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allen g

TeleVue Planetary Filter

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I agree, but one problem with comparing with no filter is that you normally need to refocus so lose the instant comparison still

It's a funny business but when I've convinced myself that something is a little better with item X I can quite often see that "betterness"  when I look using alternative items Y and Z as well. You are then down to working out which item makes things a little easier to see or stand out just a little more. 

The other night, when I bagged all those galaxies, was great becuase I just decided to use a couple of TV plossls for the whole evening and be done with it. Having done quite a lot of comparing things it's nice to have a night off occasionally :smiley:

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I think actually we should all just crack on with observing under lovely clear skies, rather than playing with and swapping kit under the clouds [emoji20]

Having said that, it's clear out there now, but the forecast says it's cloudy so it must be cloudy.....

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I'm looking after the clouds tonight Stu - you go and observe something :grin:

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I'm just wondering - from everyone's very helpful descriptions of the Planetary in use, is 6" aperture maybe a bit too small to benefit from with it?

I have a feeling that this may be a suck it and see!

Thanks Scarp for the heads up on the AN review. I'll make sure to get a copy.

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I'm just wondering - from everyone's very helpful descriptions of the Planetary in use, is 6" aperture maybe a bit too small to benefit from with it?

I have a feeling that this may be a suck it and see!

Thanks Scarp for the heads up on the AN review. I'll make sure to get a copy.

Well, some so-called highly qualified people have said that 8" is a minimum aperture to benefit from narrowband filters. Others say that's bunk. I say: Try it before you buy it and try it on your own scope. Go find a local astronomy club and see what you can do to get a loaner - or bring your scope with you. I loan out gear to folks in need, and it's always come back in the same condition. But, of course, I've also got a loan out of an 12" LX200GPS - so I'm a rare bird! :grin: But it's loaned to a professor at a local university, so he can't run too far... :p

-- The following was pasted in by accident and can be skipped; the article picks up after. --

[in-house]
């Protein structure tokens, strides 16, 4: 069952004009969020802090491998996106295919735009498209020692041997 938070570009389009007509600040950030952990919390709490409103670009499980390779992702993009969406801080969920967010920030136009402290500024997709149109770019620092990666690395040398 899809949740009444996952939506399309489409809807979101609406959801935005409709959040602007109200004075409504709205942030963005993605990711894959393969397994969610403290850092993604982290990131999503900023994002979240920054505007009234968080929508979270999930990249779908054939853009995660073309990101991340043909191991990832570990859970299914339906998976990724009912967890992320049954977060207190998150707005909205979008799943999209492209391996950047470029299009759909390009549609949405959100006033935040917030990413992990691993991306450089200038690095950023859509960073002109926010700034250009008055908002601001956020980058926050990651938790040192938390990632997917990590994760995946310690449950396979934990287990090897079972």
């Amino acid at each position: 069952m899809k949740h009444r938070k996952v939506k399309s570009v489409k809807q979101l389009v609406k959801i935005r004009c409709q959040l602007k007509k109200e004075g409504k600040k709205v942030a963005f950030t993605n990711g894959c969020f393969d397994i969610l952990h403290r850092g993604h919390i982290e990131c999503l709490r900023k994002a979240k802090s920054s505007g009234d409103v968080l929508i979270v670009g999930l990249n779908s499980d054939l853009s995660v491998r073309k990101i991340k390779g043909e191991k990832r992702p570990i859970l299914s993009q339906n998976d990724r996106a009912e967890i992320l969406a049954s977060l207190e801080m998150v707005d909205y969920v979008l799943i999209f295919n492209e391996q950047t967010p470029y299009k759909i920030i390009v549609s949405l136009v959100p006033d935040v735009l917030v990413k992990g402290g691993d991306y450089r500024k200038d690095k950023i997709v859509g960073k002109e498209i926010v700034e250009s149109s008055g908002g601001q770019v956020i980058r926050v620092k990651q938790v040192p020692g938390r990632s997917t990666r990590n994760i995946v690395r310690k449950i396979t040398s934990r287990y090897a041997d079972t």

Now here's a question: I have an older Baader Moon and Skyflow Filter. It's from just before Baader played up it had neodymium in it. Does anyone know if it does and they just changed the label to cash-in on a trend/buzz-word? Or did they actually change the recipe? I scavenged their website in English and Deutsche, and they are mum on the subject.

Clear Skies,

Dave

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I don't think you can class the Televue Planetary filter as narrowband so it should in theory be useable in any sized scope. It passes enough light, probably abut less that a neodymium. I've not seen a frequency response graph for it though.

I did think it performed worse in terms of CA in my refractors, but there are a number of elements including the prism diagonal which may have contributed to that so more testing needed

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The TV planetary filter works well in all apertures, as Stu points out, I have has some of my best views of Jupiter in my 100mm frac.  I am still waiting to view Saturn when it becomes a night time object.

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Thank you Dave, Stu & Robin...I'll keep the Planetary on my wishlist then & hope for a retailer sale-price offer (doubtful, lol)!

Looking forward to reading that Astronomy Now review too...

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Couldn't find a review of the TV Planetary in March Astronomy Now - but it was only a quick shu-shu-shuffle-through in WH Smith. There was a bit on the Baader Planetarium APO filter, but...it's either a case of 'doctor, my eyes' or it ain't!

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As few guys asked before... can someone make a comparison between Baader Neodymium Moon&Skyglow and the TV Planetary on Jupiter/Saturn? (or evenmore, between them and the TV Mars - when watching Mars)

Thank you,

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As few guys asked before... can someone make a comparison between Baader Neodymium Moon&Skyglow and the TV Planetary on Jupiter/Saturn? (or evenmore, between them and the TV Mars - when watching Mars)

Thank you,

Will have a go next time I observe

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Stu,

As Baader seem to have come up with a name that Astronomik and Lumicon have not, what type of filter is it closest to, UHC LP or is it, like Python, something completely different.

Alan

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Hi Alan. I assume it is some form of broadband filter, more like a neodymium that a UHC, but probably with a narrower bandpass than the neo as it has a stronger effect.